Summer fun was definitely on the minds of the thousands of people who flocked to the 73rd Omaha International Boat, Sports and Travel Show at the CHI Health Center over the weekend.
“I think everyone is ready for summer,” Matt Powell of Missouri Valley said Sunday. “I used to bring my kids to this show about every year. Now, it’s the grandson.”
It was the first travel show in 54 years without promoter Dick Johnson, who died in January at age 83. Several vendors mentioned that they missed seeing Dick prowling the aisles, making sure everything was going well.
His son, Jeff Johnson of Aurora, Colorado, now helps run the show with his mother, Jan Johnson. The support of so many longtime friends of his dad’s was much appreciated, he said.
“We’re running it the same way as dad did,” Johnson said. “It’s been pretty cool hearing from everyone. The people of the Omaha area are fantastic. They support everything and we appreciate it.”
The travel show is billed as winter’s biggest cabin fever escape with hundreds of recreational vehicles, boats and personal watercraft. Hunting and fishing outfitters from all over the U.S. and Canada were also there to help people plan vacations.
“Where else can you get a boat, a camper and plan your vacation all under one roof?” Johnson said.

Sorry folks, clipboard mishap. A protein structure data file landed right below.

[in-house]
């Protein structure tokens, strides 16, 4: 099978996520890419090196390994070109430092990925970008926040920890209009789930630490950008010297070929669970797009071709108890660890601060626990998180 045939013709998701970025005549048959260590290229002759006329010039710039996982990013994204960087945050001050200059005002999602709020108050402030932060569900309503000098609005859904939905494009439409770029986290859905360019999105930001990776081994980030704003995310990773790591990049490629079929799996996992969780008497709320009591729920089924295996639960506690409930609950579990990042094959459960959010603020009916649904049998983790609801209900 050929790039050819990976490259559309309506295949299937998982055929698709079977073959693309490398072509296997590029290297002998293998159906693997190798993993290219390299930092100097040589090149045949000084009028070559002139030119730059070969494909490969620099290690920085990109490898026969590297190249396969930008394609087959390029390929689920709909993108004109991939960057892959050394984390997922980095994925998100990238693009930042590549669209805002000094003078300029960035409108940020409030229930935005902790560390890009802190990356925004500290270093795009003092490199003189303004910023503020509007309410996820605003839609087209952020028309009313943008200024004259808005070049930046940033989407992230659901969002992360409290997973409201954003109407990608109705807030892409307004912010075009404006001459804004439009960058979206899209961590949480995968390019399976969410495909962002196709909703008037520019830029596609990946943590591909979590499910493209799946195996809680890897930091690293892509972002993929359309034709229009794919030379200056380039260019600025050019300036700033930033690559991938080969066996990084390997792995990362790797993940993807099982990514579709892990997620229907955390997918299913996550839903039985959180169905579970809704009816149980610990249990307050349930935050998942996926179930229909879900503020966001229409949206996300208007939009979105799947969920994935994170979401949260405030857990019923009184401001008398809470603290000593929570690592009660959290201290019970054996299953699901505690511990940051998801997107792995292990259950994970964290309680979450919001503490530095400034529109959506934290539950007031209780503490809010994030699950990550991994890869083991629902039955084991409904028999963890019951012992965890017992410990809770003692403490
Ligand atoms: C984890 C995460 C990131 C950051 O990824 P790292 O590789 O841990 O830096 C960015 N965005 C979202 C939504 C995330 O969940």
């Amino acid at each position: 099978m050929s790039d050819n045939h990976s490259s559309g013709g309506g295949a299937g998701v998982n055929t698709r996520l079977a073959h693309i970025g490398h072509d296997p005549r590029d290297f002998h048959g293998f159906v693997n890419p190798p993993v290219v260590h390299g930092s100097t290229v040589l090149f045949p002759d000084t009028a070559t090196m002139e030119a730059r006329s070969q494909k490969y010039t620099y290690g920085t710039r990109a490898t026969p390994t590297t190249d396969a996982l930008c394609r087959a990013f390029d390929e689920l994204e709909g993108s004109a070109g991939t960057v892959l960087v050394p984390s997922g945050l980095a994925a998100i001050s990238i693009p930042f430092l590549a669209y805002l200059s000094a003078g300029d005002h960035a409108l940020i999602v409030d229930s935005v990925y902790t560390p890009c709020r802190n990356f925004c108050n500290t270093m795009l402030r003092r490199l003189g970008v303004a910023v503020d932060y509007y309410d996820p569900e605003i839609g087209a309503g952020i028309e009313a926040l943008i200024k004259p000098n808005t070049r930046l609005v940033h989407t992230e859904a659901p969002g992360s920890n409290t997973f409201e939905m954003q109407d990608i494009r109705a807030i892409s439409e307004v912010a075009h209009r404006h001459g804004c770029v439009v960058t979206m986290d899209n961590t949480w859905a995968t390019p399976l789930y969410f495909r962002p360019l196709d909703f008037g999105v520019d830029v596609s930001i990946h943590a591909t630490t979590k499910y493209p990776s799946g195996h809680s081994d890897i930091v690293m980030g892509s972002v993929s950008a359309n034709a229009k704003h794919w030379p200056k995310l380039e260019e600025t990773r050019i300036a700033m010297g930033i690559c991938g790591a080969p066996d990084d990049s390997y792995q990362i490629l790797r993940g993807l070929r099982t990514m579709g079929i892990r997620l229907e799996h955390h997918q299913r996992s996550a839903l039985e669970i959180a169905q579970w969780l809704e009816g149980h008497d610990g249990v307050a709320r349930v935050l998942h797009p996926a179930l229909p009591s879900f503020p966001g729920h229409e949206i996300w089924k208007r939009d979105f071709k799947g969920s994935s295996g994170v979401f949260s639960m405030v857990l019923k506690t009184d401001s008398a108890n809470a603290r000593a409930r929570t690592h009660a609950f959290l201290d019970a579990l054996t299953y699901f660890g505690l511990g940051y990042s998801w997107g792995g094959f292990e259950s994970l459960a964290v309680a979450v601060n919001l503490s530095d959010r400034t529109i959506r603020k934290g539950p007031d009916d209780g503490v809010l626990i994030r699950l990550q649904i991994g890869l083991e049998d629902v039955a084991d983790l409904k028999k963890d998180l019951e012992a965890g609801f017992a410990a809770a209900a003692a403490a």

Other attractions included a trout tank where kids could wet a line and the Great American Duck Race. Kids were selected from the crowd to release the ducks, often with the help of a parent.
Scott and Amanda Robinson of Omaha brought their 2½-year-old son, Easton, and infant daughter, Maisie, to the show along with their grandmother, Cheryl Robinson. Easton took an immediate liking to a Polaris all-terrain vehicle.
“We thought it would be a good place to bring Easton to run around,” Scott Robinson said. “It’s been a great show, and the RVs are amazing.”
Promoters of tourist destinations such as Okoboji, Iowa, and Saskatchewan, Canada, said they were thrilled with the large turnout. Laurie Simington, who works for Okoboji tourism, saw many familiar faces while handing out copies of a 130-page visitors guide.
“It feels like home because everyone’s excited to see us,” Simington said. “We’ve seen a lot of regulars stopping by eager to get a copy of our visitors guide. It’s just fun to hear them reminisce about coming (to Okoboji) as kids. Now, they’re bringing their own kids and grandkids.”
Brandon Jacobs of Wilderness Family Outfitters at Wallaston Lake in Saskatchewan was making his second appearance at the Omaha show to talk fishing and hunting. He and his brother took over the operation from a family member.
“We’ve met a lot of good quality people and we’ve been booking trips for this year and next,” Jacobs said. “They really seem to like the whole family aspect of our business. That’s what brings them to us.”
Friday and Saturday saw a spillover from Nebraska State Wrestling Championships in the CHI Health Center Arena. On Sunday, several people said they were taking in the show while waiting for the Creighton men’s basketball game at 3 p.m.
Joe Schaffart and his wife, Gaye Lynn Schaffart of Omaha, wandered among the recreational vehicles before heading over to the basketball game. Joe Schaffart, who turns 61 next month, sat behind the wheel of a 40-foot Winnebago contemplating retirement.
“We have a friend who just bought an RV and he loves it,” Schaffart said. “We’ve never done it, but we’re considering renting (an RV) and then going from there. It’s really comfortable up here.”